Prices rise across the country. This report week (Wednesday, April 24 to Wednesday, May 1), Henry Hub spot prices rose 12¢ from $2.50/MMBtu last Wednesday to a weekly high of $2.62/MMBtu yesterday. At the Chicago Citygate, prices increased 26¢ from $2.24/MMBtu last Wednesday to $2.50/MMBtu yesterday. Spring temperatures across the country were mixed, with cooler-than-normal temperatures across the northern Midwest and Northeast part of the country and warmer-than-normal temperatures in California and the Southwest.

California prices rise. Prices across California rose with warm temperatures and increased cooling degree days. Prices at PG&E Citygate in Northern California rose 44¢, up from $2.97/MMBtu last Wednesday to a weekly high of $3.41/MMBtu yesterday. Prices at SoCal Citygate increased 2¢ from $2.44/MMBtu last Wednesday to $2.46/MMBtu yesterday.

Northeast prices rise. Prices in the Northeast rose with cool temperatures and continued demand for space heating. At the Algonquin Citygate, which serves Boston-area consumers, prices went up 17¢ from $2.43/MMBtu last Wednesday to $2.60/MMBtu yesterday. At the Transcontinental Pipeline Zone 6 trading point for New York City, prices increased 7¢ from $2.28/MMBtu last Wednesday to $2.35/MMBtu yesterday.

Tennessee Zone 4 Marcellus spot prices increased 19¢ from $1.92/MMBtu last Wednesday to $2.11/MMBtu yesterday. Prices at Dominion South in southwest Pennsylvania rose 7¢ from $2.13/MMBtu last Wednesday to $2.20/MMBtu yesterday.

Waha discount to Henry Hub widens again. The discount to the Henry Hub widened during the report week with ongoing outages on the El Paso Natural Gas pipeline at the San Juan crossover point in Northwestern New Mexico. Kinder Morgan issued an update to the force majeure on April 30, anticipating reduced throughput capacity by 56 MMcf/d while they perform mechanical repairs at three compressor stations. Prices at the Waha Hub in West Texas, which is located near Permian Basin production activities, averaged $0.86/MMBtu last Wednesday, $1.64/MMBtu lower than Henry Hub prices. Yesterday, prices at the Waha Hub averaged $0.32/MMBtu, $2.30/MMBtu lower than Henry Hub prices. Waha Hub prices reached a weekly low of $0.06/MMBtu on Monday.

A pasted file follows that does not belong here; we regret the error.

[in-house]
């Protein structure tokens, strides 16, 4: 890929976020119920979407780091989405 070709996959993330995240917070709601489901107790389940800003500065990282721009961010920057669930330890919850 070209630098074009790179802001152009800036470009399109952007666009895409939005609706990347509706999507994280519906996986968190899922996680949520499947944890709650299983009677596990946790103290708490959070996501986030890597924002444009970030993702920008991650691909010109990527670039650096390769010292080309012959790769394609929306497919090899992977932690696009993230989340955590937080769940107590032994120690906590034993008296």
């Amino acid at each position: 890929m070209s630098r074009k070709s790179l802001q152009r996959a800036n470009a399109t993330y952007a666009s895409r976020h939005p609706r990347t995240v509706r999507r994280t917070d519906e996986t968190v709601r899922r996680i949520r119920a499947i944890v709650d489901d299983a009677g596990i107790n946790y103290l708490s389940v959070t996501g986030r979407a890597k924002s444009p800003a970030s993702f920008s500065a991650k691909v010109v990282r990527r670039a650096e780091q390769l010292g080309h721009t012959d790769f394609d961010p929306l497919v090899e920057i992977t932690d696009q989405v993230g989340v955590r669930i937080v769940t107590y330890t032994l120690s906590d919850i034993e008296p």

Supply falls. According to data from PointLogic Energy, the average total supply of natural gas fell by 1% compared with the previous report week. Dry natural gas production remained constant week over week. Average net imports from Canada decreased by 4% from last week.

Demand rises driven by residential and commercial sectors. Total U.S. consumption of natural gas rose by 6% compared with the previous report week, according to data from PointLogic Energy. Natural gas consumed for power generation climbed by 7% week over week. Industrial sector consumption increased by 1% week over week. In the residential and commercial sectors, consumption increased by 13%. Natural gas exports to Mexico increased 15% after a dip in exports during the previous report week.

U.S. liquefied natural gas (LNG) exports flat week over week. Eight LNG vessels (five from Sabine Pass, one from Corpus Christi, and two from Cove Point) with a combined LNG-carrying capacity of 27.6 Bcf departed the United States from April 25 to May 1, according to shipping data compiled by Bloomberg. One vessel was loading at the Sabine Pass terminal on Wednesday.

According to Bloomberg, the Elba Island LNG facility in George expects to produce its first batch of LNG for testing this week. Trains 1-6 are in the commissioning phase and are expected to enter service in the second quarter of 2019.

Storage:

Net injections into storage totaled 123 Bcf for the week ending April 26, compared with the five-year (2014–18) average net injections of 70 Bcf and last year's net injections of 50 Bcf during the same week. Working gas stocks totaled 1,462 Bcf, which is 316 Bcf lower than the five-year average and 128 Bcf more than last year at this time.